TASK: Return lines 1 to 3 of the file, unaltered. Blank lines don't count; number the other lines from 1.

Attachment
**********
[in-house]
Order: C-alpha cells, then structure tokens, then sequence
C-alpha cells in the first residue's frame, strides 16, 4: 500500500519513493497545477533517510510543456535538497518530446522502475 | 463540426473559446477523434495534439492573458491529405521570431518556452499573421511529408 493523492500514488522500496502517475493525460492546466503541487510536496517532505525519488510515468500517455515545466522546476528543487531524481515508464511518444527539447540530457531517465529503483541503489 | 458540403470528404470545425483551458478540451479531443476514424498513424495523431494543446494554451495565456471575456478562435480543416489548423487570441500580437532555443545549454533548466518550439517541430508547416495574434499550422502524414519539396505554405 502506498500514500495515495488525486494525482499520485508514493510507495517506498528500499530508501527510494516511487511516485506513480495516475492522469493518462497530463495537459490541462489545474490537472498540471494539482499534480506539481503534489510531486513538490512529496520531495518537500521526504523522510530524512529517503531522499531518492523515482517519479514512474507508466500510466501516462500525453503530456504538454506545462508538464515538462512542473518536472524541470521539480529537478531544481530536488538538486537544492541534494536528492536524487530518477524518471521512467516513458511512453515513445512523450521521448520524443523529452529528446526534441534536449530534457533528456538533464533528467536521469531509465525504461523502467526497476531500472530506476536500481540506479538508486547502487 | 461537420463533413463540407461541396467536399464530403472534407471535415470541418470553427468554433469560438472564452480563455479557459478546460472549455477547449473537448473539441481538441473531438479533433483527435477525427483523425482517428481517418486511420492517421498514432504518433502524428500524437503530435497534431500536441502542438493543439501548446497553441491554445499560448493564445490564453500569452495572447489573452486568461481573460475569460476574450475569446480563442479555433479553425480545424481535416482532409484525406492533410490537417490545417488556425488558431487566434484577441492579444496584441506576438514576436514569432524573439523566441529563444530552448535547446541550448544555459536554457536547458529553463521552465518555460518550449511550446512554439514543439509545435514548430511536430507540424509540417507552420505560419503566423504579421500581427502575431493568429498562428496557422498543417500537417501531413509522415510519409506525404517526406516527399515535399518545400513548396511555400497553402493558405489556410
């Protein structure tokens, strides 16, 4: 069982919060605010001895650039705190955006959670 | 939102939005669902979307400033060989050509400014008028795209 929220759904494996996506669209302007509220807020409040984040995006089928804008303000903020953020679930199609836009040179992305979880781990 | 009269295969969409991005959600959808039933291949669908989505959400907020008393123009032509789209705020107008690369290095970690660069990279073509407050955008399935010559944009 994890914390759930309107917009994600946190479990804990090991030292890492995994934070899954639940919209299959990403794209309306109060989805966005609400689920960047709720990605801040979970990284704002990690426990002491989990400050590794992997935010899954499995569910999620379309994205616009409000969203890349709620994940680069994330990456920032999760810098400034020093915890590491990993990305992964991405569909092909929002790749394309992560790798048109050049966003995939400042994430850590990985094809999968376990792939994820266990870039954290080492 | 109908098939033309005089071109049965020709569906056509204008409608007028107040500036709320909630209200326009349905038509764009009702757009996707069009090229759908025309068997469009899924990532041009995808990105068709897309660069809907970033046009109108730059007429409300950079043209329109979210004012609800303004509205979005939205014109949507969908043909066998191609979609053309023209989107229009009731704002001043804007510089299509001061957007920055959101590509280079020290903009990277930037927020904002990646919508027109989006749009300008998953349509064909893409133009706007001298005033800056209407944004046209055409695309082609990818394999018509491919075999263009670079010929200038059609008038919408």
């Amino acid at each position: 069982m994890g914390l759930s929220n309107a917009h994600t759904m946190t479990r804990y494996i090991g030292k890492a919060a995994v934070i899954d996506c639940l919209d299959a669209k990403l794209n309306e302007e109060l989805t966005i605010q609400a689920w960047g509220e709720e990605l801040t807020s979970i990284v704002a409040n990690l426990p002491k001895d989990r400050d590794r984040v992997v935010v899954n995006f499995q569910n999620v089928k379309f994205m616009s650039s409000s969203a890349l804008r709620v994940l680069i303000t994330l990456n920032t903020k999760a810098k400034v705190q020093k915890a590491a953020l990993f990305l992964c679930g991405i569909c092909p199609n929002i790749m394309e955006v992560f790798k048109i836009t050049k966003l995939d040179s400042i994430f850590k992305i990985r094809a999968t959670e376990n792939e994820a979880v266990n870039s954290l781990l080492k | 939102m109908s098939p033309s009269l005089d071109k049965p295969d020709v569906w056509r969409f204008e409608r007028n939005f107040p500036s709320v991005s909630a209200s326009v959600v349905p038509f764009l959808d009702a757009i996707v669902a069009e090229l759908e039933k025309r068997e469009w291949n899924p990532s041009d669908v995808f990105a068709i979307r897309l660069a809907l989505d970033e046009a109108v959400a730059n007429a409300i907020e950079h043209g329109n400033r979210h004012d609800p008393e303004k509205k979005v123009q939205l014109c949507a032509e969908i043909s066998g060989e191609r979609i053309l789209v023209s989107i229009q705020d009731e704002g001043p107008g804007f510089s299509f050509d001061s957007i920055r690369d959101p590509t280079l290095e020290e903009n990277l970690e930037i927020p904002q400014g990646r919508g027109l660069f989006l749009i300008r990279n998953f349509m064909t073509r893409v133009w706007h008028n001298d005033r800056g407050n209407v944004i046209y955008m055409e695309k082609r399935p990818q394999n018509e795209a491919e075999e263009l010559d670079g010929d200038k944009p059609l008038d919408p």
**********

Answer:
[in-house]
Order: C-alpha cells, then structure tokens, then sequence
C-alpha cells in the first residue's frame, strides 16, 4: 500500500519513493497545477533517510510543456535538497518530446522502475 | 463540426473559446477523434495534439492573458491529405521570431518556452499573421511529408 493523492500514488522500496502517475493525460492546466503541487510536496517532505525519488510515468500517455515545466522546476528543487531524481515508464511518444527539447540530457531517465529503483541503489 | 458540403470528404470545425483551458478540451479531443476514424498513424495523431494543446494554451495565456471575456478562435480543416489548423487570441500580437532555443545549454533548466518550439517541430508547416495574434499550422502524414519539396505554405 502506498500514500495515495488525486494525482499520485508514493510507495517506498528500499530508501527510494516511487511516485506513480495516475492522469493518462497530463495537459490541462489545474490537472498540471494539482499534480506539481503534489510531486513538490512529496520531495518537500521526504523522510530524512529517503531522499531518492523515482517519479514512474507508466500510466501516462500525453503530456504538454506545462508538464515538462512542473518536472524541470521539480529537478531544481530536488538538486537544492541534494536528492536524487530518477524518471521512467516513458511512453515513445512523450521521448520524443523529452529528446526534441534536449530534457533528456538533464533528467536521469531509465525504461523502467526497476531500472530506476536500481540506479538508486547502487 | 461537420463533413463540407461541396467536399464530403472534407471535415470541418470553427468554433469560438472564452480563455479557459478546460472549455477547449473537448473539441481538441473531438479533433483527435477525427483523425482517428481517418486511420492517421498514432504518433502524428500524437503530435497534431500536441502542438493543439501548446497553441491554445499560448493564445490564453500569452495572447489573452486568461481573460475569460476574450475569446480563442479555433479553425480545424481535416482532409484525406492533410490537417490545417488556425488558431487566434484577441492579444496584441506576438514576436514569432524573439523566441529563444530552448535547446541550448544555459536554457536547458529553463521552465518555460518550449511550446512554439514543439509545435514548430511536430507540424509540417507552420505560419503566423504579421500581427502575431493568429498562428496557422498543417500537417501531413509522415510519409506525404517526406516527399515535399518545400513548396511555400497553402493558405489556410